“I’m going to drain the pool today, Mr. Gatsby. Leaves’ll start falling pretty soon, and then there’s always trouble with the pipes.”
“Don’t do it to-day,” Gatsby answered. He turned to me apologetically. “You know, old sport, I’ve never used that pool all summer?”
And yes indeed, we feel that Gatsby is right to be apologetic. If a well-used swimming pool suggests an excess of free time and disposable income, an unused one suggests waste and dissipation. Nobody really needs a pool, but if you’re privileged enough to have one, then you damn well ought to use it.
And how different Gatsby’s death would have been if he’d let the gardener go ahead with the draining. He’d surely still have ended up dead, but his body might have been found at the bottom of the empty pool. No doubt there are those who would say that death in an empty swimming pool is even more poignant than death in a full one.
There’s a short story by J.G Ballard, “The Voices of Time,” in which we encounter a character named Whitby “and the strange grooves the biologist had cut, apparently at random, all over the floor of the empty swimming pool. An inch deep and twenty feet long, interlocking to form an elaborate ideogram like a Chinese character, they had taken him all summer to complete … carrying away the cement chips in a small canvas bucket.” I have some trouble visualizing these “strange grooves,” and I’m not much wiser when Ballard tells us that the ideogram “at first glance appeared to represent a huge solar disk, with four radiating diamond-shaped arms, a crude Jungian mandala.”
However, a couple of references spring to mind: first, those ripples David Hockney uses to depict water in some of his early paintings, and that he later painted on the bottom of actual pools. The other thing is that I can’t think of swimming pools and cement without being reminded of the “cement pond” in The Beverly Hillbillies: “So they loaded up their truck and they moved to Beverleee… Hills that is, swimming pools, movie stars.”
Hockney first visited California in 1963, claiming John Rechy and Bob Mizer as inspiration, rather than Jed Clampett. His first painting containing a pool was California Art Collector, dated 1964. The pool in that picture is small, distant, and empty of people though full of water. It wasn’t long, however, before Hockney was painting inhabited pools, and perhaps most famously he painted pools that look both inhabited and uninhabited at the same time. In A Small Splash, The Splash (both 1966), and A Bigger Splash (1967), the splashes appear causeless, they’re the kind of splash made when someone jumps or dives into a pool, but in this case there’s no sign of jumper or diver.
Ballard’s “The Voices of Time” was first published in 1960 in New Worlds magazine. He had never visited California at that time, and the story’s action takes place in a science-fiction no-man’s-land, though one that has more in common with California than Britain. Then again, Ballard had other swimming pools to refer to.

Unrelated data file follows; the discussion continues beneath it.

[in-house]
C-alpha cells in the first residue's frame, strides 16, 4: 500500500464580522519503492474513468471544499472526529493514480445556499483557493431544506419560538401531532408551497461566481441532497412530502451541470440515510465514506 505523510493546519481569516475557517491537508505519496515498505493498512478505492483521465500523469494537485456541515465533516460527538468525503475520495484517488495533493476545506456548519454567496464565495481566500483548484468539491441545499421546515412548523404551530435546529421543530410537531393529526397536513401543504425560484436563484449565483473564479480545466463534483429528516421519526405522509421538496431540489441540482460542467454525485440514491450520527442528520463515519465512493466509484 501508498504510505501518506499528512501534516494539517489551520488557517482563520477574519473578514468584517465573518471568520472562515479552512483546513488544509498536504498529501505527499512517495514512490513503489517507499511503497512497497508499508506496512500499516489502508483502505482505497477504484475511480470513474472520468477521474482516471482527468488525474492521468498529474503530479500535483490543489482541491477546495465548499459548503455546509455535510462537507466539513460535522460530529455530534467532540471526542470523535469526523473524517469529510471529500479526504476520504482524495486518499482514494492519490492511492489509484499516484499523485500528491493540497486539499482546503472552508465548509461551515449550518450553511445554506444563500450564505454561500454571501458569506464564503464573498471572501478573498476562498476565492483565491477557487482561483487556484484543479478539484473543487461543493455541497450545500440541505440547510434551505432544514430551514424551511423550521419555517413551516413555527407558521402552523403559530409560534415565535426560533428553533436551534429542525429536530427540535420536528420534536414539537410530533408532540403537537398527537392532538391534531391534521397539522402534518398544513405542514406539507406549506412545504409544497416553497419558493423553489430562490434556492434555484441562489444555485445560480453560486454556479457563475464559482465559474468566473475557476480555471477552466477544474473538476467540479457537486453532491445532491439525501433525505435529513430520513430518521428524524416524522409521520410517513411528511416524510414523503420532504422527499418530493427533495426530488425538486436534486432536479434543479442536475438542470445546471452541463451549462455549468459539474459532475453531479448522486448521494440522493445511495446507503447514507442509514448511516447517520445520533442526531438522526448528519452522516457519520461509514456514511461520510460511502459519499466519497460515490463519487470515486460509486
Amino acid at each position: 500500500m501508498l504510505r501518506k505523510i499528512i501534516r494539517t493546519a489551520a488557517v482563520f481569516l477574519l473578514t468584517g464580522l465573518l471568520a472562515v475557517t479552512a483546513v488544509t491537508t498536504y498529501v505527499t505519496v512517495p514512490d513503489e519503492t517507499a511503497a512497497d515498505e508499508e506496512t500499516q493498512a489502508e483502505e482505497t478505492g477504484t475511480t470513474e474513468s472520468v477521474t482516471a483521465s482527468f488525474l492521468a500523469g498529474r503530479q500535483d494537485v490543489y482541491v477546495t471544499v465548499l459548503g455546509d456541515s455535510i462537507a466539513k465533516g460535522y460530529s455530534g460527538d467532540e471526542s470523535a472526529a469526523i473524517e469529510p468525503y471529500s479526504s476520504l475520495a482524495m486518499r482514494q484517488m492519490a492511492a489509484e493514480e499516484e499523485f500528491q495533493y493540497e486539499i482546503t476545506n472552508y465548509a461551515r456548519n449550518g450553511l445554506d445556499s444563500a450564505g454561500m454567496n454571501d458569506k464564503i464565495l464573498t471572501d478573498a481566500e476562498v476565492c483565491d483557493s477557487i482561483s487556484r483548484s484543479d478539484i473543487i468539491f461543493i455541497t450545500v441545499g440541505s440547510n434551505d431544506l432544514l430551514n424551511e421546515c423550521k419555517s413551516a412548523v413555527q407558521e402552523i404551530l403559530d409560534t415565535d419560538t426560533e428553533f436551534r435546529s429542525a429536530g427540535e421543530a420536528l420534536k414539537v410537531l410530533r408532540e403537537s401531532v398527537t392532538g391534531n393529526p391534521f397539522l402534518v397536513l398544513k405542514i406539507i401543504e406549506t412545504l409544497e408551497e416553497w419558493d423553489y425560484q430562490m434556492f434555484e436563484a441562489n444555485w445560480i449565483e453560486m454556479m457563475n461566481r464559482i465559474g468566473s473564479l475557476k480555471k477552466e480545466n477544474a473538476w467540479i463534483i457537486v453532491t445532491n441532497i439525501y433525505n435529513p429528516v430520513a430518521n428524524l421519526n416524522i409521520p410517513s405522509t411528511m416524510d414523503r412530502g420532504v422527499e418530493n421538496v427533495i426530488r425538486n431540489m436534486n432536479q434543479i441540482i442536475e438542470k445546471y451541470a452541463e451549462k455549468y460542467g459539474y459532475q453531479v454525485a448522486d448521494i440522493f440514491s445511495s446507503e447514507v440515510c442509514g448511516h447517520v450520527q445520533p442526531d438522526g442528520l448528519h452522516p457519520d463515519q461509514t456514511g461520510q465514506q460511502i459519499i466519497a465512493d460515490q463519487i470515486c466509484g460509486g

He was a child living in Shanghai when the war broke out. His parents moved into the temporary safety of a rented house inside the French Concession. In Miracles of Life: Shanghai to Shepperton: An Autobiography (2008), Ballard writes, “Curiously the house we moved to had a drained swimming pool in its garden. It must have been the first drained swimming pool I had seen, and it struck me as strangely significant in a way I have never fully grasped … I was unaware of the obvious symbolism that British power was ebbing away … I think now that the drained pool represented the unknown, a concept that had played no part in my life.”
Is there nothing a swimming pool can’t symbolize?
There’s an autobiographical essay by Steve Erickson, first published in Science Fiction Eye, Summer 1993, under the title (I kid you not) describing his childhood in the San Fernando Valley. He writes, “When I was five years old we moved into a tract house that was part of a new tract neighborhood in the northern part of the valley … Ten years later the neighborhood was gone. Ten years after the dirt and dust of the valley had given way to lawns and pools, a freeway was built and the lawns and pools gave way back to dirt and dust … Later when I went back to see the house where I grew up, the house was gone but our swimming pool was still there, having missed the boundary line of the freeway and been given by the county to our former next-door neighbors whose house also remained.”
As I read this, of course I recognize how strange and unsettling it must be to have the solidities of your childhood so easily eradicated, given to some undeserving neighbor. I can see that’s got to hurt. At the same time I can’t help thinking, “The lucky bastard grew up with a pool! What’s he got to complain about?”
Of the many deprivations we experienced in postwar England, the lack of swimming pools was pretty low on the list. However, I did have a mother who was a fan of Doris Day, and she took me to see the movie The Thrill of It All (1963, directed by Norman Jewison). The Doris Day character has a sudden rise from housewife to TV personality (as spokeswoman for Happy Soap), and one day while her husband (James Garner) is out at work, her bosses install a swimming pool in the backyard, right where the garage used to be. When hubbie comes home, he drives his Chevy convertible straight into the water. I absolutely loved that, found it painfully hilarious.